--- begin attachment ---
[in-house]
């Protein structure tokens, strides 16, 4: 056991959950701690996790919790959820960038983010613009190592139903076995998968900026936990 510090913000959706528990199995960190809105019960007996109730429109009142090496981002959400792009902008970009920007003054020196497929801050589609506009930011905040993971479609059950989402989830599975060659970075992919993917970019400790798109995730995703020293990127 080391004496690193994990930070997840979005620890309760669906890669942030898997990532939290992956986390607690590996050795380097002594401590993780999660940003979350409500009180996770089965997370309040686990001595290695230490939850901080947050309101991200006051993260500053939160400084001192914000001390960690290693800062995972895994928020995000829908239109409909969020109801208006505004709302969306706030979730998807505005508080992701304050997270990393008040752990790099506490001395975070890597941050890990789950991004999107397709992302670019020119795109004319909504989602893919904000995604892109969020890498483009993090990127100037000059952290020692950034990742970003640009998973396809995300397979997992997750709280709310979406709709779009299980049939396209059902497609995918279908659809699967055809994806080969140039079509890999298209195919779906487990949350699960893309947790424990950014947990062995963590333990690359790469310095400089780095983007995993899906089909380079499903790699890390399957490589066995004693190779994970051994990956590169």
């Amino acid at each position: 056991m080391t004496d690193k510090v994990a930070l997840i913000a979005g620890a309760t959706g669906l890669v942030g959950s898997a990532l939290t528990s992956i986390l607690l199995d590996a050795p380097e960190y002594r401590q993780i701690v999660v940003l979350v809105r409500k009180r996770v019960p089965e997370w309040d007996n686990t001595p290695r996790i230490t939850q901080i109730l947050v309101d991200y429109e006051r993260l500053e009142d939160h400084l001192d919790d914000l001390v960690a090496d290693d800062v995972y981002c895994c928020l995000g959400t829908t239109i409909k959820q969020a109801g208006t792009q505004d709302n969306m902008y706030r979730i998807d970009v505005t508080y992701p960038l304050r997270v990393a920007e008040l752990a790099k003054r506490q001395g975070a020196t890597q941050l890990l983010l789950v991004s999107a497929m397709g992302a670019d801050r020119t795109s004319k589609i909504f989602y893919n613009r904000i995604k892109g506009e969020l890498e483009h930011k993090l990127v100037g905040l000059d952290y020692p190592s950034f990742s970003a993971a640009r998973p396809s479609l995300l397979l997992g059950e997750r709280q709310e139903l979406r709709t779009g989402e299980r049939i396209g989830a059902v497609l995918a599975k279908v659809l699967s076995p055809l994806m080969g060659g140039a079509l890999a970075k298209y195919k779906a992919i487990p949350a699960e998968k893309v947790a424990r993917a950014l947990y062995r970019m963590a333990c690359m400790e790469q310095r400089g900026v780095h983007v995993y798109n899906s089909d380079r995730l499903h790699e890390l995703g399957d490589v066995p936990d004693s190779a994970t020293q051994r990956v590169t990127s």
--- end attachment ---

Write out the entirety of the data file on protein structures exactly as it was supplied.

[in-house]
């Protein structure tokens, strides 16, 4: 056991959950701690996790919790959820960038983010613009190592139903076995998968900026936990 510090913000959706528990199995960190809105019960007996109730429109009142090496981002959400792009902008970009920007003054020196497929801050589609506009930011905040993971479609059950989402989830599975060659970075992919993917970019400790798109995730995703020293990127 080391004496690193994990930070997840979005620890309760669906890669942030898997990532939290992956986390607690590996050795380097002594401590993780999660940003979350409500009180996770089965997370309040686990001595290695230490939850901080947050309101991200006051993260500053939160400084001192914000001390960690290693800062995972895994928020995000829908239109409909969020109801208006505004709302969306706030979730998807505005508080992701304050997270990393008040752990790099506490001395975070890597941050890990789950991004999107397709992302670019020119795109004319909504989602893919904000995604892109969020890498483009993090990127100037000059952290020692950034990742970003640009998973396809995300397979997992997750709280709310979406709709779009299980049939396209059902497609995918279908659809699967055809994806080969140039079509890999298209195919779906487990949350699960893309947790424990950014947990062995963590333990690359790469310095400089780095983007995993899906089909380079499903790699890390399957490589066995004693190779994970051994990956590169």
């Amino acid at each position: 056991m080391t004496d690193k510090v994990a930070l997840i913000a979005g620890a309760t959706g669906l890669v942030g959950s898997a990532l939290t528990s992956i986390l607690l199995d590996a050795p380097e960190y002594r401590q993780i701690v999660v940003l979350v809105r409500k009180r996770v019960p089965e997370w309040d007996n686990t001595p290695r996790i230490t939850q901080i109730l947050v309101d991200y429109e006051r993260l500053e009142d939160h400084l001192d919790d914000l001390v960690a090496d290693d800062v995972y981002c895994c928020l995000g959400t829908t239109i409909k959820q969020a109801g208006t792009q505004d709302n969306m902008y706030r979730i998807d970009v505005t508080y992701p960038l304050r997270v990393a920007e008040l752990a790099k003054r506490q001395g975070a020196t890597q941050l890990l983010l789950v991004s999107a497929m397709g992302a670019d801050r020119t795109s004319k589609i909504f989602y893919n613009r904000i995604k892109g506009e969020l890498e483009h930011k993090l990127v100037g905040l000059d952290y020692p190592s950034f990742s970003a993971a640009r998973p396809s479609l995300l397979l997992g059950e997750r709280q709310e139903l979406r709709t779009g989402e299980r049939i396209g989830a059902v497609l995918a599975k279908v659809l699967s076995p055809l994806m080969g060659g140039a079509l890999a970075k298209y195919k779906a992919i487990p949350a699960e998968k893309v947790a424990r993917a950014l947990y062995r970019m963590a333990c690359m400790e790469q310095r400089g900026v780095h983007v995993y798109n899906s089909d380079r995730l499903h790699e890390l995703g399957d490589v066995p936990d004693s190779a994970t020293q051994r990956v590169t990127s």